Lawrence B. Lindsey, who had served in both the Reagan and first Bush administrations before becoming a governor of the Federal Reserve Board and a Bush economic adviser, told a reporter during the 2000 campaign, “The thing that struck me most about Bush early on was how thoroughly comfortable with himself he was.”
Lindsey had brought together economists to advise the campaign. He found, “He’s really a CEO. He asks us for our advice and we give it. Of course, if you have six economists, you get seven opinions. Then he calls the shots.”
Lindsey also discovered that Bush wasn’t shy about rejecting advice he didn’t find helpful. “He’s very much a Texan,” he explained, “and I was once on the receiving end of a very straight-shooting response that one would not want to see printed.”
Historians will undoubtedly take generations to decide on his legacy. Policy wonks will battle over whether he’s made right or wrong decisions. Friends will praise him for his leadership, and foes will criticize him for his mistakes. However, it’s impossible to escape the central fact: Bush has a distinctive management style that shapes his decisions and, indeed, his presidency. It’s as clear and powerful a style as any president has brought to the Oval Office. Thus, to understand Bush, it’s essential first to understand his style. And even to begin charting his legacy will require starting first with the way he approaches the job.
Bill Clinton used to complain quietly that he was destined never to be a great president because history never dealt him great problems. From his first days, Bush certainly never had that worry—history dealt him great problems, in spades. Bill Clinton also used to talk about building a bridge to the 21st century. He argued that the Reagan-Bush years marked not only the end of the 20th century, but also the end of a generation of public policy. Clinton hoped to define the new policies that would shape America for the next generation, but the failure of his health-care plan, his battle with Newt Gingrich and the congressional Republicans, his extramarital affair, and his impeachment by Congress made that impossible.
History, in fact, might conclude that Clinton was a bridge to the 21st century—but that the presidency of George W. Bush was on the other side. Whether that is history’s judgment—or whether Bush, like Clinton, ends up as another transitional figure en route to yet another new reality—depends on how Bush uses his style to shape the nation’s policy.
What’s the core of the Bush style? Is it his training as an MBA? After all, Bush is the nation’s first MBA president, a 1975 graduate of the Harvard Business School. For years, private sector managers have contended that government would work much better if it operated according to business practice. Once in government, many of them found out the hard way that many business strategies didn’t work in the public sector and that government presented its own unique and daunting challenges. Is Bush living proof that strategic, disciplined, team-based MBA strategy can work in government?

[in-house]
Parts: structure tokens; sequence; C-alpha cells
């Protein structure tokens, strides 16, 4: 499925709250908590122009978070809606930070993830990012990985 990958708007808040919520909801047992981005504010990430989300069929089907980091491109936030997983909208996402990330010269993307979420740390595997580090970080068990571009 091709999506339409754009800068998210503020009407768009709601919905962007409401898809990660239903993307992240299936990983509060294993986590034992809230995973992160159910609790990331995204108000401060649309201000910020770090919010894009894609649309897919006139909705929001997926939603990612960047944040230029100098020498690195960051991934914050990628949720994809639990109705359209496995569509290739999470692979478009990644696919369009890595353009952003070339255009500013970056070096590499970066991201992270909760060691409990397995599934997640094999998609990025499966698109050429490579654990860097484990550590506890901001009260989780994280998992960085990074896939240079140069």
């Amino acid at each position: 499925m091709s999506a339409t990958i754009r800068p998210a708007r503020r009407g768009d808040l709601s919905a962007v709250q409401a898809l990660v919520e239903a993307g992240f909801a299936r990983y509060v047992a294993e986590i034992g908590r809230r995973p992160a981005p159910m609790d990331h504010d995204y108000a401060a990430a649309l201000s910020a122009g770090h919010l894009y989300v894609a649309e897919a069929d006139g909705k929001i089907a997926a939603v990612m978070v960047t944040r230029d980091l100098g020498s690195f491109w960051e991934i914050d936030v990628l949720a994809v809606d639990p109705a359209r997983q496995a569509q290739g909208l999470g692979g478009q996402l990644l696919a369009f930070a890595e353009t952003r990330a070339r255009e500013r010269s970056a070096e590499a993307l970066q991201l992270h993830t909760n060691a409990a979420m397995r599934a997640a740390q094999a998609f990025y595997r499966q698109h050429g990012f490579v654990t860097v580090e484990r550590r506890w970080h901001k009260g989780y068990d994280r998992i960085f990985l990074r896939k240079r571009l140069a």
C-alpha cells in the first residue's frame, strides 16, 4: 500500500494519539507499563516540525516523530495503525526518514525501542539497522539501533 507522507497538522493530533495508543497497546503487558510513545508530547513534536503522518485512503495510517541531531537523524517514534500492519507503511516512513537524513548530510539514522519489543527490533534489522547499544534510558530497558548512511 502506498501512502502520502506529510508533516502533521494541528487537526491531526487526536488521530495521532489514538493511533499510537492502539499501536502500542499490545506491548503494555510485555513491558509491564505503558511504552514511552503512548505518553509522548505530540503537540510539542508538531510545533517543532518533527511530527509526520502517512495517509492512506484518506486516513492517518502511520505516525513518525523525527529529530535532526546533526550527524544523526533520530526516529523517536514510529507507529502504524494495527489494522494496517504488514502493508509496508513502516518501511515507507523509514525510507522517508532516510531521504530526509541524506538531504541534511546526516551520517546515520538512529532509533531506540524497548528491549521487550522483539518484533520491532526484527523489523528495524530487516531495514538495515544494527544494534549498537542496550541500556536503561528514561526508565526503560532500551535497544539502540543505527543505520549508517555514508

Or is it Bush’s leadership? Bush has approached a wide range of jobs, from co-ownership of the Texas Rangers baseball team to the Texas governorship, in much the same way as he has subsequently managed the presidency. After middling success, at best, as a business executive, he hit his stride in elective office. Is Bush proof that leadership rests in the leader—and that understanding this particular leader requires an uncommonly subtle analysis?
George W. Bush entered the White House with a keen sense of how he would seize the reins. It was a sense centered on building and nurturing a team. He is not—indeed, he never has been—a man centered on himself. In fact, as former aide McMahan explained, “He was somebody who has as little degree of pretension as anyone I’ve ever met. You’d think that someone exposed to the life experiences he was would be full of himself—but that was the furthest thing from the truth.”
Closer to the truth is the fact that Bush is a naturally gregarious guy who has an easy way with people and relies heavily on an executive team. The key to understanding Bush the leader lies in understanding how Bush leads and manages his team.
As with any style, Bush’s approach to management contains tactics that help make him highly effective—and elements that can pose big problems. He builds his style on teamwork, but his insight is only as good as the vision of his team. “Groupthink” can blind leaders to problems they ought to solve but fail to see. He believes in building on past success, but the more success grows the more it can tempt leaders to overreach. He is a remarkably decisive leader, but determined leaders can weaken themselves by moving too far beyond their base of support.
Bush has a surprising record of success as a political executive. He’s consistently surprised people by making effective decisions. However, it’s one thing to do things well. It’s another to do the right things. As president, George W. Bush has faced some of the toughest policy problems in a generation. The ultimate test of his style and the definitive judgment of his presidency will hinge on whether his style enables him to execute the right decisions—or whether it lures him down the wrong roads. The puzzle is as fascinating as for any president in American history.
What follows are the leadership ideas and methods of America’s 43rd president, an individual who has tried to surround himself with the best and to bring out the best in them.